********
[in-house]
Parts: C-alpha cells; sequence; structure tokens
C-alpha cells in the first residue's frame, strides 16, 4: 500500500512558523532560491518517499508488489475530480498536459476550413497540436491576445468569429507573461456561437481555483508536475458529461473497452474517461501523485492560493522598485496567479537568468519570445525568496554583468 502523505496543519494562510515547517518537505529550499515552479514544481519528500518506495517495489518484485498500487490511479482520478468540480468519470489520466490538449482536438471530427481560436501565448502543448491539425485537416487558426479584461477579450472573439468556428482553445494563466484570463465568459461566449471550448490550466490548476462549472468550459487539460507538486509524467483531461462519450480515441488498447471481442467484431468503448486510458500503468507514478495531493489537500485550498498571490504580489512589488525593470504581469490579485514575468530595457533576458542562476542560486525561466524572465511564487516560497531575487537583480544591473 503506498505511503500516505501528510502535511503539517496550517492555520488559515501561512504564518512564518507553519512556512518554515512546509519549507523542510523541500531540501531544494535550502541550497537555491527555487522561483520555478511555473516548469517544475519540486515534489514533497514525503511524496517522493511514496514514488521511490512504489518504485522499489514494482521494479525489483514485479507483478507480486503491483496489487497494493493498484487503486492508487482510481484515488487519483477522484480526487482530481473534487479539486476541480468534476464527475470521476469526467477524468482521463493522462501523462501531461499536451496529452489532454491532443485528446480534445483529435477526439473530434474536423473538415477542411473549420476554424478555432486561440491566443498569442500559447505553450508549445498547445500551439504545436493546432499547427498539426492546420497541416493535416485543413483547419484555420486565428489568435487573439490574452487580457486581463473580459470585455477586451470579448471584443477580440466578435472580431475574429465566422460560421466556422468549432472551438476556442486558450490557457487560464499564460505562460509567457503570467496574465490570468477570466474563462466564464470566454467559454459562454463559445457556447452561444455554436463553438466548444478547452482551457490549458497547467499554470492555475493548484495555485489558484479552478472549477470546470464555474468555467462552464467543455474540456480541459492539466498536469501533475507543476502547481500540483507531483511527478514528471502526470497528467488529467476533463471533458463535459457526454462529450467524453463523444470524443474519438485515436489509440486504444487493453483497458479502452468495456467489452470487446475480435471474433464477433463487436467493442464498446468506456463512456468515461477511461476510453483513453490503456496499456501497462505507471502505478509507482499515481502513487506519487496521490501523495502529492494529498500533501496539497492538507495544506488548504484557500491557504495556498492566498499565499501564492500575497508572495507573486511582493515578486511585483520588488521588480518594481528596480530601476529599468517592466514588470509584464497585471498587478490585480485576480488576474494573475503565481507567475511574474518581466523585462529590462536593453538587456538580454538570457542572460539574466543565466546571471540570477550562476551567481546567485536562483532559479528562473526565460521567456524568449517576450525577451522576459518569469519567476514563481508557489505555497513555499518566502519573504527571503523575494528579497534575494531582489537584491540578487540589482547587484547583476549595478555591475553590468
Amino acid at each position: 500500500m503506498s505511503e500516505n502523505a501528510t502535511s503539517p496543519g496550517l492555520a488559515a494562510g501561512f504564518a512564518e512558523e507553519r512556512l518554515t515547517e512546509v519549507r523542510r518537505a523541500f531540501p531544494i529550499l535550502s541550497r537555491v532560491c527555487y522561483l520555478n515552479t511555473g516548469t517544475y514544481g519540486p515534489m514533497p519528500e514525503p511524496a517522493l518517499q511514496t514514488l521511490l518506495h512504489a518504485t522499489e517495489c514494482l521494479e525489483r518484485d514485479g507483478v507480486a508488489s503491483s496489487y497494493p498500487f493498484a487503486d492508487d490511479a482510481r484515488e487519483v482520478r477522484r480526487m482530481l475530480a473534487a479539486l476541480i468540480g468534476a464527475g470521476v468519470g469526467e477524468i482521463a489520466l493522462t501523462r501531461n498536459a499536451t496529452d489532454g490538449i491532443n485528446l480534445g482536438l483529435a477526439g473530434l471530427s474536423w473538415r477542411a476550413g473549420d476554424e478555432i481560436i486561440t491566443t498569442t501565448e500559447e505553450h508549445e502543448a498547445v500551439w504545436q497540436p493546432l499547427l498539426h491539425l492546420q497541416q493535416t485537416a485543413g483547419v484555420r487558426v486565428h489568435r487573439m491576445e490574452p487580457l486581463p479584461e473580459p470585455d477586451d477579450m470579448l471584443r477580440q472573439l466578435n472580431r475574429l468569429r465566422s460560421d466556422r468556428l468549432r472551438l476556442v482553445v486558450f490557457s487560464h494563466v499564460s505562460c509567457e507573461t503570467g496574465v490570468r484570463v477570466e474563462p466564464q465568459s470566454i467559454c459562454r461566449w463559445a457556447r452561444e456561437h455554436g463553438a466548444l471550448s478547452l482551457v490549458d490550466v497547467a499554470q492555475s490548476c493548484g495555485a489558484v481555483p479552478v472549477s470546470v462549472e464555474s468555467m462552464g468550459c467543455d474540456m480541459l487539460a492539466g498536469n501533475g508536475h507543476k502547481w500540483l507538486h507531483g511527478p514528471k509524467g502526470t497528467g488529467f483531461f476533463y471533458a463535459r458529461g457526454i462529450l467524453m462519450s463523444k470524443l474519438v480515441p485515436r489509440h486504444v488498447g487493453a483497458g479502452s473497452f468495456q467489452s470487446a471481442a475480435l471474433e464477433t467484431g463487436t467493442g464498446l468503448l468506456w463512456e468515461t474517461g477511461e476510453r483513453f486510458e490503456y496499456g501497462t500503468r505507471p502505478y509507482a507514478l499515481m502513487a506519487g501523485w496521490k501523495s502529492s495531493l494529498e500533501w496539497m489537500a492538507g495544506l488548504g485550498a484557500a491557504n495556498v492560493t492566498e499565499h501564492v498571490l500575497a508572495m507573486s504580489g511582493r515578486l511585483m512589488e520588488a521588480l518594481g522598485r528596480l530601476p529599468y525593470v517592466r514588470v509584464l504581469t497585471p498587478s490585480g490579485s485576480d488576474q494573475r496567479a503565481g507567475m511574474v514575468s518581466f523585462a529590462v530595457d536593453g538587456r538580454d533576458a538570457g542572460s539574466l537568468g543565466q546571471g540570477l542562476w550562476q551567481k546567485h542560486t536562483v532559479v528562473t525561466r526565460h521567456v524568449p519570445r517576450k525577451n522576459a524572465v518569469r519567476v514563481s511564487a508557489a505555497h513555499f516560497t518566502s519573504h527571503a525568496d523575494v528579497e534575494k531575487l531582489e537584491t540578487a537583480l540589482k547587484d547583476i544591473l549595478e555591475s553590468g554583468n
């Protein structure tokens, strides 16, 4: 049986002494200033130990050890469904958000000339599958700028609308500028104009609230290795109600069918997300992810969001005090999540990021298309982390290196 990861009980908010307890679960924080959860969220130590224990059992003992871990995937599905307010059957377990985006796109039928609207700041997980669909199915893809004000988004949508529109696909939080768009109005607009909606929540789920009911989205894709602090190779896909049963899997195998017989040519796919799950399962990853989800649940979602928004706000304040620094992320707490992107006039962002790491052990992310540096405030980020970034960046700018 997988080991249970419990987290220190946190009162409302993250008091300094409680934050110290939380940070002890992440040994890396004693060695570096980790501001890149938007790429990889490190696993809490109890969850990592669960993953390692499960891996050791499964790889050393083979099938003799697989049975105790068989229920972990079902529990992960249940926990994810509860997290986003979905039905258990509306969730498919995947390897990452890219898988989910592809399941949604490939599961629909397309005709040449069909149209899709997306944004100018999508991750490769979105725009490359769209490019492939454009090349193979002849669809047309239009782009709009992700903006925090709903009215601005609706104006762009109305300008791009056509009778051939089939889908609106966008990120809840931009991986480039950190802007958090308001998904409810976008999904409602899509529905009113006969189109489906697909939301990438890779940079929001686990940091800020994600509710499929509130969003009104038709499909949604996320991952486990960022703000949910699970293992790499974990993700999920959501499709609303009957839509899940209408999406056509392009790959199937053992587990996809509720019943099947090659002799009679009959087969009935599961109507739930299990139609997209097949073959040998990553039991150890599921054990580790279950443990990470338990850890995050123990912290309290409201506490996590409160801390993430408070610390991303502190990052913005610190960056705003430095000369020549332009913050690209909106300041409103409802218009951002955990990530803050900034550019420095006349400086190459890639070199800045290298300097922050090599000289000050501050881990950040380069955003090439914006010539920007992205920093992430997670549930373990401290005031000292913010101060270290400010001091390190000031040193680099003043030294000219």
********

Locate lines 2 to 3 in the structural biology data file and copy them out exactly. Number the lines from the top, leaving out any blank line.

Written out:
Parts: C-alpha cells; sequence; structure tokens
C-alpha cells in the first residue's frame, strides 16, 4: 500500500512558523532560491518517499508488489475530480498536459476550413497540436491576445468569429507573461456561437481555483508536475458529461473497452474517461501523485492560493522598485496567479537568468519570445525568496554583468 502523505496543519494562510515547517518537505529550499515552479514544481519528500518506495517495489518484485498500487490511479482520478468540480468519470489520466490538449482536438471530427481560436501565448502543448491539425485537416487558426479584461477579450472573439468556428482553445494563466484570463465568459461566449471550448490550466490548476462549472468550459487539460507538486509524467483531461462519450480515441488498447471481442467484431468503448486510458500503468507514478495531493489537500485550498498571490504580489512589488525593470504581469490579485514575468530595457533576458542562476542560486525561466524572465511564487516560497531575487537583480544591473 503506498505511503500516505501528510502535511503539517496550517492555520488559515501561512504564518512564518507553519512556512518554515512546509519549507523542510523541500531540501531544494535550502541550497537555491527555487522561483520555478511555473516548469517544475519540486515534489514533497514525503511524496517522493511514496514514488521511490512504489518504485522499489514494482521494479525489483514485479507483478507480486503491483496489487497494493493498484487503486492508487482510481484515488487519483477522484480526487482530481473534487479539486476541480468534476464527475470521476469526467477524468482521463493522462501523462501531461499536451496529452489532454491532443485528446480534445483529435477526439473530434474536423473538415477542411473549420476554424478555432486561440491566443498569442500559447505553450508549445498547445500551439504545436493546432499547427498539426492546420497541416493535416485543413483547419484555420486565428489568435487573439490574452487580457486581463473580459470585455477586451470579448471584443477580440466578435472580431475574429465566422460560421466556422468549432472551438476556442486558450490557457487560464499564460505562460509567457503570467496574465490570468477570466474563462466564464470566454467559454459562454463559445457556447452561444455554436463553438466548444478547452482551457490549458497547467499554470492555475493548484495555485489558484479552478472549477470546470464555474468555467462552464467543455474540456480541459492539466498536469501533475507543476502547481500540483507531483511527478514528471502526470497528467488529467476533463471533458463535459457526454462529450467524453463523444470524443474519438485515436489509440486504444487493453483497458479502452468495456467489452470487446475480435471474433464477433463487436467493442464498446468506456463512456468515461477511461476510453483513453490503456496499456501497462505507471502505478509507482499515481502513487506519487496521490501523495502529492494529498500533501496539497492538507495544506488548504484557500491557504495556498492566498499565499501564492500575497508572495507573486511582493515578486511585483520588488521588480518594481528596480530601476529599468517592466514588470509584464497585471498587478490585480485576480488576474494573475503565481507567475511574474518581466523585462529590462536593453538587456538580454538570457542572460539574466543565466546571471540570477550562476551567481546567485536562483532559479528562473526565460521567456524568449517576450525577451522576459518569469519567476514563481508557489505555497513555499518566502519573504527571503523575494528579497534575494531582489537584491540578487540589482547587484547583476549595478555591475553590468